Tradies

Female Tradies And Aspirants Deserve Recognition This Women’s Day

Female Tradies And Aspirants Deserve Recognition This Women's Day

The quest for gender parity in workplaces, universities and in any leadership role continues to dominate in this day and age.

According to one study released by the Workplace Gender Equality Agency (WGEA), the participation rate of Australian women in the workforce reached 46.9 per cent in February 2018. 25.1 per cent of which are working full-time and 21.8 per cent are working part-time.

As the world recognises the celebration of International Women’s Day 2019 with a theme “Balance for Better,” we constantly acknowledge the achievement of our workwomen. Few of the aspects to innovate for equality advancement are social protection systems and sustainable infrastructure.

It’s within our knowledge that women aim to live in a world with no discrimination and harassment. Thus, this expectation stimulates their desire to excel in workplaces and society at large.

More Women Are Entering Into Physically Demanding Jobs

In line with this, aspiring female tradies are rising up from their position to alleviate the old mentality of male-dominated jobs such as builders and electricians.

That’s not to say that people are trying to switch the roles of men and women in society. Point is, career opportunities from building and construction industries are consistently increasing – both field and office work.

Having said that, the constant pursuit of respect and recognition among women is slowly taking them into non-traditional occupations.


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In 2011, there were only 676 carpenters, 1,432 electricians and 638 plumbers working in Australia. Less than two per cent of these numbers are women.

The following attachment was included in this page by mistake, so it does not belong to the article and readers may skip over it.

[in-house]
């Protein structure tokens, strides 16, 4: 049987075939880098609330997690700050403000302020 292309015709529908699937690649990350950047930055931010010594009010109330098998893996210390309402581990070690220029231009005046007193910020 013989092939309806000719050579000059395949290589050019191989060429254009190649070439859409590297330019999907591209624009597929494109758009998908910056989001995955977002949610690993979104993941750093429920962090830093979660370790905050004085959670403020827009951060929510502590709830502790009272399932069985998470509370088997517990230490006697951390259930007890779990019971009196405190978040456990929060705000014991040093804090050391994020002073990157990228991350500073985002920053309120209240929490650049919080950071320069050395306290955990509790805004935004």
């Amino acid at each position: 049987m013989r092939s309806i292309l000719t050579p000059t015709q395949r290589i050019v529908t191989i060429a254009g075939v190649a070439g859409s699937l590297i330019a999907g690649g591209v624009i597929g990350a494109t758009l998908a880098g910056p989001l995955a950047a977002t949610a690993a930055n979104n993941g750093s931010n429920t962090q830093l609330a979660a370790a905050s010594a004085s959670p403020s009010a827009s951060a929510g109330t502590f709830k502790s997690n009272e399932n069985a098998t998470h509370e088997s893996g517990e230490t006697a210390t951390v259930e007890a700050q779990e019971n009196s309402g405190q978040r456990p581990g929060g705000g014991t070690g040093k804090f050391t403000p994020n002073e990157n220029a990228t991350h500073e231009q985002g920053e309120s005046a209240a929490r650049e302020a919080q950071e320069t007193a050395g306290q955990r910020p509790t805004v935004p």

However, news.com.au published an article that shows the decline in the number of females completing their apprenticeships. Independent company Construction Skills Queensland (CSQ) made a report that highlights the downward slope of female aspirants in the construction industry.

The government also confirms the persistent deficiency of skilled work in electrical, carpentry, plumbing and construction industries in the labour market.

Make Way For Women On Trades

Exposing women in hands-on experience helps spur interest to enter the world of trades. This somehow minimises the effect of the only-men-can-do-trades mindset in the industry.

Employing women also resolves the shortage of skilled labour force and amplify the percentage of women completing apprenticeship training.

An electricity distribution company in Sydney has started to diversify its workforce to strengthen safety and innovation. Their apprentice and trainee development programs enable them to promote equality in the energy industry.

Although the involvement of women in the workforce helps to resolve the problem, introducing trade works in universities is vital. Conducting community programs that encourage them to step up and show off their potential should also be considered.

After all, a certified and experienced tradie is what clients are looking to hire – regardless of gender.

Balance, Not Domination

Perhaps if people will continue to strive for balance and not domination, the world will be better. Well, at least in terms of women obtaining efficient public services and a gender-balanced workforce, without being left out.

So if you know a female tradie around your area, why not take the time to recognise her presence and accomplishments? Whether she’s a veteran or just starting to explore in the trades business, it’s good to pay her due respect.


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Featured Photo Courtesy of voltamax via Pixabay